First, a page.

After five years of studying dolphin populations, we are beginning to unravel dolphin travel patterns and movement. Bottlenose dolphins (Tursiops aduncus), might stay in the calmer, more sheltered waters in Southern Kenya, almost on the border with Tanzania for six months of the year, and then when the North-east monsoon winds start, at least some swim two-hundred kilometers over a span of only two days to reach the North Coast of Kenya.
These new findings are a direct result of a recent collaboration initiative, the Kenya Marine Mammal Network (KMMN). The KMMN was founded and supported by GVI who are conducting the first and only long term marine mammal research programme in partnership with the Kenya Wildlife Service, as well as several marine and turtle conservation groups, sport fishing and diving companies along the coast. All groups report sightings directly to the Network, who then compiles and analyses the data.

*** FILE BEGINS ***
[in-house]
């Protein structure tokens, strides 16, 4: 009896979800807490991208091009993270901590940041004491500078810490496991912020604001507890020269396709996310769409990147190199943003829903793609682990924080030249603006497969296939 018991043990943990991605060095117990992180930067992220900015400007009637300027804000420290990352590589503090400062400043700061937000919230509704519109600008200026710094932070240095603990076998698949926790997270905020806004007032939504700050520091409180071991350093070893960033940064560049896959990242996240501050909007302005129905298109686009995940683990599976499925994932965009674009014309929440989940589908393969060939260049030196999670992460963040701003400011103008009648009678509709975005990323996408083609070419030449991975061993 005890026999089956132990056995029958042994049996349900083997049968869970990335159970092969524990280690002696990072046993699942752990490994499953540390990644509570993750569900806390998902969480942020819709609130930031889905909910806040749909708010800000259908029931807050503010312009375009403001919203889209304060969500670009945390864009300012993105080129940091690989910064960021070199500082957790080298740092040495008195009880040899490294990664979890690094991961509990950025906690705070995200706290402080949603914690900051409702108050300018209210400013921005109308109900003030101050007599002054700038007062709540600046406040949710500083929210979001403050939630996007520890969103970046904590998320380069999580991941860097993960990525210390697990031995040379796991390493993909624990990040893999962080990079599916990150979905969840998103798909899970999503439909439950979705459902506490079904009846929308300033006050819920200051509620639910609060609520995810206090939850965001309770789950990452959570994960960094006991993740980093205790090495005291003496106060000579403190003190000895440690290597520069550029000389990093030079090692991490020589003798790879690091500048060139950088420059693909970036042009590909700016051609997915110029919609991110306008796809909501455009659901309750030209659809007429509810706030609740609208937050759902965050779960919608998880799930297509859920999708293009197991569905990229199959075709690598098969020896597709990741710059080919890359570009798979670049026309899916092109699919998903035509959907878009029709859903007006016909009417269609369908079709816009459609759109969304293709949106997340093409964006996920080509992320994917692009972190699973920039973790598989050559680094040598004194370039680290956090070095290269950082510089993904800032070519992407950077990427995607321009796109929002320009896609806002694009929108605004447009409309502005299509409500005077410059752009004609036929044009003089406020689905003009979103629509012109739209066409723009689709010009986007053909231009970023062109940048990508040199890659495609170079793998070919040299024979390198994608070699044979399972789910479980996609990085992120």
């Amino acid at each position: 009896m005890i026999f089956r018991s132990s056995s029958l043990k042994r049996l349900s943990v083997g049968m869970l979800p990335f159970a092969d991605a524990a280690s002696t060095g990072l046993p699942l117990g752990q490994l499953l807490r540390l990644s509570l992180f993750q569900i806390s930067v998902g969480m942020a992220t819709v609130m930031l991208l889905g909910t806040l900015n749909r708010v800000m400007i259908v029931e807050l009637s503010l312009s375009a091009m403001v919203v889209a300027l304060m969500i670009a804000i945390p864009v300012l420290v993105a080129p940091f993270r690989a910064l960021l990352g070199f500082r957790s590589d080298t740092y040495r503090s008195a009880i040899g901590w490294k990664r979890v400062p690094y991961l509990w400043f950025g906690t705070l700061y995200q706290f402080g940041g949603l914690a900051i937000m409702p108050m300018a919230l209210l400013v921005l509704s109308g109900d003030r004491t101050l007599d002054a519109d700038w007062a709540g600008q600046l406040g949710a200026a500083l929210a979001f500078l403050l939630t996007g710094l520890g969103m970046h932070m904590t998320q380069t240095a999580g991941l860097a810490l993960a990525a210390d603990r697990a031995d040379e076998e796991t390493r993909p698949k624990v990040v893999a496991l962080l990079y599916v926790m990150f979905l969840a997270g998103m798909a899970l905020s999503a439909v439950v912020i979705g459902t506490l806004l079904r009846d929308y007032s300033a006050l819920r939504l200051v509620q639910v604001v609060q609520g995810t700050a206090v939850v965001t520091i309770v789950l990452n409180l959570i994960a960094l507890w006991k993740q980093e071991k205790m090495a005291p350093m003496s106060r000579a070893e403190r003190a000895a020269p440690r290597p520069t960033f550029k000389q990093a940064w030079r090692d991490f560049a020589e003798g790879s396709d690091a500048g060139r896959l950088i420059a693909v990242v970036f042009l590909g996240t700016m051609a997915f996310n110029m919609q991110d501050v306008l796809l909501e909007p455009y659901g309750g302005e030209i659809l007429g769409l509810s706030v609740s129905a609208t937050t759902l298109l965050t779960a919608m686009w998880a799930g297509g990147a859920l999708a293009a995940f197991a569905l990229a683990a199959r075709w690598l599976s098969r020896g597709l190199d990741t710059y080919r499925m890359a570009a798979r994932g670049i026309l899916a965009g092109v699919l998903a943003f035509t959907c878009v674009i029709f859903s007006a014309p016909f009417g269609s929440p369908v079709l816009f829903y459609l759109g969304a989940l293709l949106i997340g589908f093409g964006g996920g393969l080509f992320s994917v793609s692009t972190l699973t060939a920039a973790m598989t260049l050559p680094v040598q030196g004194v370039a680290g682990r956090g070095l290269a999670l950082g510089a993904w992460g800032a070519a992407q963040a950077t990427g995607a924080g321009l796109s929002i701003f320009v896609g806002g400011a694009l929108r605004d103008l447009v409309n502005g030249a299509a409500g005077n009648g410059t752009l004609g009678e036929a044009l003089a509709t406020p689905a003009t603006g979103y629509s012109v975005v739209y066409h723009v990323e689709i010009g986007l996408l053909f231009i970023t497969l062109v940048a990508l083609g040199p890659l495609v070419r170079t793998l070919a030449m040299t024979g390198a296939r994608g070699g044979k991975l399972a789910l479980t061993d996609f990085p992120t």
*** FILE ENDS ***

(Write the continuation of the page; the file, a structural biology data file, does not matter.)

|Posters and leaflets are spread along the coast|
Periodical movement of dolphins over large distances is not new but has never been reported in this part of East-Africa. With increasing pressure on coastal areas a better understanding of marine life and conservation priorities is crucial.
The Kenya Marine Mammal Network now connects members and non-members trough Facebook which is another leap forward in communication and collaboration.
Within three days of launching the Facebook group the group now has more then 100 members.